Jay Bakker does not present an accurate reflection of what a healthy system for children of clergy should look like. He had a family that was one part ministry and one part celebrity. They were in a social system where their religious authority was derived from their ability to appear as a happy model family. Of course that poor kid is going to get used as a prop.

The truth is that clergy families are just like everyone else. Sometimes they fight, other times they are sad. Sometimes the pastor wakes up on a Sunday morning and does not want to have to deal with his church that day. I think Israel N. Levitz's observations are great reminders that faith communities need to provide space for clergy, as well as their children, to be regular, old, messy, unique human beings, as God intended. When that happens, I think the church is a place where clergy and their kids can thrive.

David Derus
Student, Fuller Theological Seminary


Yes, it can be tough at times to be a son or daughter of a clergyman or woman. The fact is, however, that children of clergy have their unique challenges — as do children of astronauts, teachers or elected officials. Every job has its unique requirements and often an entire family — including children — is required to sacrifice a bit for the greater good of a family unit.

If a child's father is a rabbi, for instance, that would require him to behave exceptionally well in synagogue, since all eyes are upon him. Of course it can be very difficult for a 10-year-old boy to sit still for two or three hours, especially through a sermon. But so is the life of a girl whose father is in the Navy, because she may find herself going to a different school and making new friends every two years or so. The point is that regardless of occupation, children will inevitably have some stress directly related to the line of work of their parents.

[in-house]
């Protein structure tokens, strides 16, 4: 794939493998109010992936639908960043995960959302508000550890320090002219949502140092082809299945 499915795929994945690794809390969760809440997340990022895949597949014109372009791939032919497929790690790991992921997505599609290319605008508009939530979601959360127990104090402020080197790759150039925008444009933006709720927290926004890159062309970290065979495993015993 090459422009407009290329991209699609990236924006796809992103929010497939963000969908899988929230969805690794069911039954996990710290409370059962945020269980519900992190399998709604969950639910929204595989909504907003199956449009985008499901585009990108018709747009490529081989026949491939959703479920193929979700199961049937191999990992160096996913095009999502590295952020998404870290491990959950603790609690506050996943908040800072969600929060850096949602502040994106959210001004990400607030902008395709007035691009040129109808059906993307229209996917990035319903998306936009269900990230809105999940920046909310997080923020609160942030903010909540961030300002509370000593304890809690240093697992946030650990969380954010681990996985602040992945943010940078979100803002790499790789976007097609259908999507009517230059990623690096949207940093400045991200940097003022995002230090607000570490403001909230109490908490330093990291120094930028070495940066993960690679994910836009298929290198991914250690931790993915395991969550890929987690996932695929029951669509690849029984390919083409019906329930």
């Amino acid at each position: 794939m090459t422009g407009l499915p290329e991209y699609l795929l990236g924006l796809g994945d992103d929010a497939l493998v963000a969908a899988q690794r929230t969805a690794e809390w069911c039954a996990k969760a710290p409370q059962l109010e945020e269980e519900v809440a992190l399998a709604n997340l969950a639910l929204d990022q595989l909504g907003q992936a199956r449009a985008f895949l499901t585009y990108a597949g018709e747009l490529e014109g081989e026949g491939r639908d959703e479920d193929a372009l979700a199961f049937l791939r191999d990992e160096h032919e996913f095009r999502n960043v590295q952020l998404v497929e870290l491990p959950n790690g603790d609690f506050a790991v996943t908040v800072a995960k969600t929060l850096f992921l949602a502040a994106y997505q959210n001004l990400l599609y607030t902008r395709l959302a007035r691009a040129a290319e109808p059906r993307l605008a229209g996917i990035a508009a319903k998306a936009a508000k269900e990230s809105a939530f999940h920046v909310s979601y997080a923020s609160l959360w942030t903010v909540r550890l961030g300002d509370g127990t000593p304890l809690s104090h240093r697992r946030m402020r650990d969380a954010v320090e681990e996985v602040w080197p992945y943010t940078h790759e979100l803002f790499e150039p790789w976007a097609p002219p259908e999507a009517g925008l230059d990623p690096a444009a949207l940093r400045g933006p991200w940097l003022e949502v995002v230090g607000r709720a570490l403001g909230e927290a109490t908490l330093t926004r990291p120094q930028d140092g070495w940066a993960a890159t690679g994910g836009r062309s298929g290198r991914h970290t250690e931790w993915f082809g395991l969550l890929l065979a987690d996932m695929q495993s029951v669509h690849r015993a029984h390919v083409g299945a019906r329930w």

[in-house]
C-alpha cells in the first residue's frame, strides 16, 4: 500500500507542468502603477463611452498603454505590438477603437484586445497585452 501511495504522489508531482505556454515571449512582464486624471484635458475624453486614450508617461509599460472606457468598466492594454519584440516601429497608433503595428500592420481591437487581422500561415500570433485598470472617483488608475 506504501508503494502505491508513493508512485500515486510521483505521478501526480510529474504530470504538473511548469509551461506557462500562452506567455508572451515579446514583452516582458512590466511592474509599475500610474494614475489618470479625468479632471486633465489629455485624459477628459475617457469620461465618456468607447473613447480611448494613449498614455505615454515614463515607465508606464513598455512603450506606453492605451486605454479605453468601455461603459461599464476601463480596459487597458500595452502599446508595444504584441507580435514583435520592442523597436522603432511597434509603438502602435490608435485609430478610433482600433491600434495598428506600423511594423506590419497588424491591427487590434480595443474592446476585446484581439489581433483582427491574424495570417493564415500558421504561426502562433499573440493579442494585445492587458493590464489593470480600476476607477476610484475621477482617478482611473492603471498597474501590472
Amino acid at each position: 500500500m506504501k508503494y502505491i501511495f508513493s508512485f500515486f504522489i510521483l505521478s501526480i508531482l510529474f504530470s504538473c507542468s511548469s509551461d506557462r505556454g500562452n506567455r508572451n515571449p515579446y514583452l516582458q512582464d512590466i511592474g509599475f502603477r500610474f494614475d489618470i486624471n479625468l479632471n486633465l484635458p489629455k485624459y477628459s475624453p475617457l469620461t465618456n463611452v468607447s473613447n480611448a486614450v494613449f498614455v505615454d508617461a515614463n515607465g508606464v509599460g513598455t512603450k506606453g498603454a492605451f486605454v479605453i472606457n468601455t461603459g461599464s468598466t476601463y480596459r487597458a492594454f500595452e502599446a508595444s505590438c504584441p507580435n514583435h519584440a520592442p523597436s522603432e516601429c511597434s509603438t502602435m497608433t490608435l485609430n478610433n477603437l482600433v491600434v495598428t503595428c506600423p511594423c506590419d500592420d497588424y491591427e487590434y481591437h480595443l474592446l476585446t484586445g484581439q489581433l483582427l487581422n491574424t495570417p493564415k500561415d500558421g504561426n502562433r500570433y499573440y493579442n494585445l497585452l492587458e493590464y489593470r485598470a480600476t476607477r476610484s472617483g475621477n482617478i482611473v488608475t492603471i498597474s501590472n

I believe that clergymen and women have the same responsibility as any parent to focus on the positive and bolster our children's respect for the positions we occupy. As good parents, our objective should be to empower our children and have them recognize their unique ability to be part of our extraordinary work of making this world a kinder, gentler and better place. I feel that when children of clergy truly feel that they are part of the team, it makes it much easier for them to shoulder the stress associated with their parents' jobs and enables them to appreciate the privilege of being a participant in God's holy work.

Rabbi Simcha Bachman
Chabad Jewish Center


Yes, preachers' kids can have it tougher than other kids, but not always. My own minister, when I was in high school, had two daughters younger than I, and he made it a point to spend time with them. They turned out OK, although I'm not in touch with them now, so I can't say for sure.